Associate Director of Neurodevelopment Marketing
Peter Bowman has held numerous positions in sales and marketing including the HCP/Consumer Lead for one of the largest brands in the nation. He has won numerous awards, most notable eight Impact Awards for leadership, two PM360 Trailblazer Initiative Awards, among many other internal awards. So, it should come as little surprise that he is now transforming Takeda’s approach to HCP marketing.
In 2017, Takeda launched a pilot in which the first VR campaign was deployed to the field on approximately 30 Oculus Go headsets to elevate a day in the life of a struggling ADHD patient. Seeing the success and interest in the pilot program among reps and HCPs, Peter quickly aligned the organization to think more globally and into the future for the franchise, with the goal of adding even more content and leveraging the best that VR has to offer. Not only has Peter championed the brand objectives, but he has been an influential leader across Takeda-Shire by engaging all critical counterparts to embrace the changes and challenges that VR can initially bring to well-established teams such as IT, mobility, and help desks.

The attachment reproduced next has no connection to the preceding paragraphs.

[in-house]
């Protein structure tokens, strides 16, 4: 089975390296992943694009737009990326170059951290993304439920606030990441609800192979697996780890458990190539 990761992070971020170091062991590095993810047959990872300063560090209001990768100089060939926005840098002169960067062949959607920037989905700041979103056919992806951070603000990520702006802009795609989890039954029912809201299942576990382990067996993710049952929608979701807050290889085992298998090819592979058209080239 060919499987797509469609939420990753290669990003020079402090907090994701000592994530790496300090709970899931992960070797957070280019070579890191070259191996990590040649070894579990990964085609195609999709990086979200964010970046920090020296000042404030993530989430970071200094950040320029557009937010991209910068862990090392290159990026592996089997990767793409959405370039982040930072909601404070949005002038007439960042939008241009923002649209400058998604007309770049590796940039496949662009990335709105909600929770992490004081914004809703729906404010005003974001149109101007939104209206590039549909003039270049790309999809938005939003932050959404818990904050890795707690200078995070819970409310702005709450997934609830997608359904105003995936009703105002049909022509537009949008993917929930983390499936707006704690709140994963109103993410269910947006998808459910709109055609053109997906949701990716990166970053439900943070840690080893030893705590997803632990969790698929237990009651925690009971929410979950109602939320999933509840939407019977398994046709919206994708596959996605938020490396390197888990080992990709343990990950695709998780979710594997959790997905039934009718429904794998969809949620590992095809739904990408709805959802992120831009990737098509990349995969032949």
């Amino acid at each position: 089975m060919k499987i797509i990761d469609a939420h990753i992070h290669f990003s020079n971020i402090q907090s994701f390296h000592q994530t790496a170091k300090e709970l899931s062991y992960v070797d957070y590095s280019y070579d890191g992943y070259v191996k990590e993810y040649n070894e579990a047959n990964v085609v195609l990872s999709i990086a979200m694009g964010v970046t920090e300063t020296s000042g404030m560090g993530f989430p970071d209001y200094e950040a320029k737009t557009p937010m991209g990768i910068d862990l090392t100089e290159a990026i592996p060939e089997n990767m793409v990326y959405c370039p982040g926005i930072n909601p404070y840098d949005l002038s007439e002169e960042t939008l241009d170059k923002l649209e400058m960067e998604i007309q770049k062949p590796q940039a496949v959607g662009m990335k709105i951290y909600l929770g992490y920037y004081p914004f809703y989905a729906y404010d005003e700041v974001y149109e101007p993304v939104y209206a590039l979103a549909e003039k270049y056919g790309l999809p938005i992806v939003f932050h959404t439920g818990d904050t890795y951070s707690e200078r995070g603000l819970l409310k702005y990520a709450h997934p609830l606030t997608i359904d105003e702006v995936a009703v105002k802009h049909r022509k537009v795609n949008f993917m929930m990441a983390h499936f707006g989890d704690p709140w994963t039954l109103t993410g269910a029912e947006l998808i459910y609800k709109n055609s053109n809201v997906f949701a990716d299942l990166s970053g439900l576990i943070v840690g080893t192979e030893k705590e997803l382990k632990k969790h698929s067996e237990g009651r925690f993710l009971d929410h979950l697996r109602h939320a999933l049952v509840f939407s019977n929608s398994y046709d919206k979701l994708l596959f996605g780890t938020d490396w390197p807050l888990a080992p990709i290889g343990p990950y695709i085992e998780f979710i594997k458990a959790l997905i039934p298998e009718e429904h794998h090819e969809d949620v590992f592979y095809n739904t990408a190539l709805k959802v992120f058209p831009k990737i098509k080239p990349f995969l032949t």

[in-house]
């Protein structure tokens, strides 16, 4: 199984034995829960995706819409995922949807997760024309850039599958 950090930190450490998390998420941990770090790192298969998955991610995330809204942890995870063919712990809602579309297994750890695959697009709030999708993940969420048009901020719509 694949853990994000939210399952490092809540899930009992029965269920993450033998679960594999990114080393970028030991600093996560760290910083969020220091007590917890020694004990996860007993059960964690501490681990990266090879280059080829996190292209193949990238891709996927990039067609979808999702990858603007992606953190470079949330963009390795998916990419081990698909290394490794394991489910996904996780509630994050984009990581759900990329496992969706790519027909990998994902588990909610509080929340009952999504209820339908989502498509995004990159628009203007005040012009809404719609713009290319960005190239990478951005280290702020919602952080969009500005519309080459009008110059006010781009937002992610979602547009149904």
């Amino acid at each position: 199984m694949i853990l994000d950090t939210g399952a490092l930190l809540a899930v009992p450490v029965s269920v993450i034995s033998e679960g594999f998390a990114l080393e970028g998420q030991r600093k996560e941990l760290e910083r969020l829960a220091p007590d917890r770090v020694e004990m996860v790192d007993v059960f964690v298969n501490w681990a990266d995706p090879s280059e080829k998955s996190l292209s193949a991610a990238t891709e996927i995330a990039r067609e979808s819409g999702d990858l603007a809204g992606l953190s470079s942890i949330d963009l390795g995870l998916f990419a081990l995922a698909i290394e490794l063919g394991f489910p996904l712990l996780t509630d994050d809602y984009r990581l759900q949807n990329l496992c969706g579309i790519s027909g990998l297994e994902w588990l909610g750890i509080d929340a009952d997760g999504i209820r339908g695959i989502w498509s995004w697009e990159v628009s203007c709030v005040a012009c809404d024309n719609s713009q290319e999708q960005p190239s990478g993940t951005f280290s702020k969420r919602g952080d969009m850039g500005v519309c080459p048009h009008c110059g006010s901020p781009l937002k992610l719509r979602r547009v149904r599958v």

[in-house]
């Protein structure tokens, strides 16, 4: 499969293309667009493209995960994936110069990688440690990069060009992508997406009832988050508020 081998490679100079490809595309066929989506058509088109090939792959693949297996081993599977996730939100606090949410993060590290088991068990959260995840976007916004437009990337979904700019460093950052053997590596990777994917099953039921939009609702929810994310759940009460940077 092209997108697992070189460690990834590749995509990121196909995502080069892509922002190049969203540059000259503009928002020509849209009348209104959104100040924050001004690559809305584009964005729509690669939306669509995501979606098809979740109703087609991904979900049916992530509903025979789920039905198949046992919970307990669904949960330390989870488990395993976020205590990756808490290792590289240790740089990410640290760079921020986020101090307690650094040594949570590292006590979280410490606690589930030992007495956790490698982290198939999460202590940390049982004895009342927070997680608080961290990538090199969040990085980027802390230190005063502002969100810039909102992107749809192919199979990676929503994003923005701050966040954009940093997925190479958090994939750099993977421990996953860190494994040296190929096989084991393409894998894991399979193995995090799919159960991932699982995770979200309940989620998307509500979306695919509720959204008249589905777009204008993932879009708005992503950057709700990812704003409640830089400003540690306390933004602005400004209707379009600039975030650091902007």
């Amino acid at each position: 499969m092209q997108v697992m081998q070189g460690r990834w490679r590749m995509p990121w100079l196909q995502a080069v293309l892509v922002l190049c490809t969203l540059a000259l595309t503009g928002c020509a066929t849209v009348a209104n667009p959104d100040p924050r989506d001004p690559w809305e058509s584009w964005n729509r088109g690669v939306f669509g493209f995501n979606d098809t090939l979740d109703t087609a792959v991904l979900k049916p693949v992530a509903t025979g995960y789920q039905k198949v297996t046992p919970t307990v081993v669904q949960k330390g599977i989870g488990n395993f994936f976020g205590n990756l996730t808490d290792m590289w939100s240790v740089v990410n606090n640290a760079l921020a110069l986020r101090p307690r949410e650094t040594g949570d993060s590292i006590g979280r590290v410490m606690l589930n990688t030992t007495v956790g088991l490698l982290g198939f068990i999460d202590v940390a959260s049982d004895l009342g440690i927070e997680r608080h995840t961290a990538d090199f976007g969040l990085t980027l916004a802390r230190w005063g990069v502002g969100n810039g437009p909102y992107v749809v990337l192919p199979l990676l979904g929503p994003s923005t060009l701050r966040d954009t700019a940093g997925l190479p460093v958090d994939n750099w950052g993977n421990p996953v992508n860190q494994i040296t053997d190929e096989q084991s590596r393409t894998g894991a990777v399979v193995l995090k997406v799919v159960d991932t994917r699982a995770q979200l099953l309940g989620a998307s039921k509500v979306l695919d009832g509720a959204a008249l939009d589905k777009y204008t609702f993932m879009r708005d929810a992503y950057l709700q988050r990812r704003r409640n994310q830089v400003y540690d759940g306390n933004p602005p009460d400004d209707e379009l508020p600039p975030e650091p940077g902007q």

In 2019, 265 Oculus Go headsets were deployed with proven success among reps. As a result, the field reps have been able to tailor their visits, bringing meaningful content selected specifically for each HCP based on the unique demographics in their practices. Because of that success, this year, 265 Oculus Quest devices will replace those Oculus Go headsets when deployed to field reps in multiple cities to enhance the experience, not only for the HCPs, but the back-end IT operational framework as well.
The project is even making waves outside of the industry as it has been recognized by Facebook/Oculus as being an innovative example of the use of Oculus Quest and among the only of its kind in the pharma industry. And this year, Peter and his team plan to launch two new VR experiences that will provide immersive experiences as seen through the eyes of both an HCP and adult patient with ADHD (“Vicky’s Day”) and a pediatric experience (“Ben’s Room”).